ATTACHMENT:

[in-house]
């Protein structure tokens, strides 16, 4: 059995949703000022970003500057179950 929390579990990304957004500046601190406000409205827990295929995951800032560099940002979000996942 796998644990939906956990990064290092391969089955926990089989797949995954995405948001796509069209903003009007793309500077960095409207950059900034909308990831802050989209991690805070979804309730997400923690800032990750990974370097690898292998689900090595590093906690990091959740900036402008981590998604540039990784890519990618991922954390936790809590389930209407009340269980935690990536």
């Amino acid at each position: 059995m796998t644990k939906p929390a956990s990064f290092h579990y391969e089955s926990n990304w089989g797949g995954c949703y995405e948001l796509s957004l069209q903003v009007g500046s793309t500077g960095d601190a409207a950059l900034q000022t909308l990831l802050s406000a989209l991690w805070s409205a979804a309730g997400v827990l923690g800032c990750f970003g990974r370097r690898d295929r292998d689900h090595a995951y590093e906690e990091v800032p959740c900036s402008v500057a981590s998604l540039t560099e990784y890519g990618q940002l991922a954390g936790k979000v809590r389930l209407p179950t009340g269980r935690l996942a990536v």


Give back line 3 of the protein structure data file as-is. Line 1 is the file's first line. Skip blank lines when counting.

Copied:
């Amino acid at each position: 059995m796998t644990k939906p929390a956990s990064f290092h579990y391969e089955s926990n990304w089989g797949g995954c949703y995405e948001l796509s957004l069209q903003v009007g500046s793309t500077g960095d601190a409207a950059l900034q000022t909308l990831l802050s406000a989209l991690w805070s409205a979804a309730g997400v827990l923690g800032c990750f970003g990974r370097r690898d295929r292998d689900h090595a995951y590093e906690e990091v800032p959740c900036s402008v500057a981590s998604l540039t560099e990784y890519g990618q940002l991922a954390g936790k979000v809590r389930l209407p179950t009340g269980r935690l996942a990536v």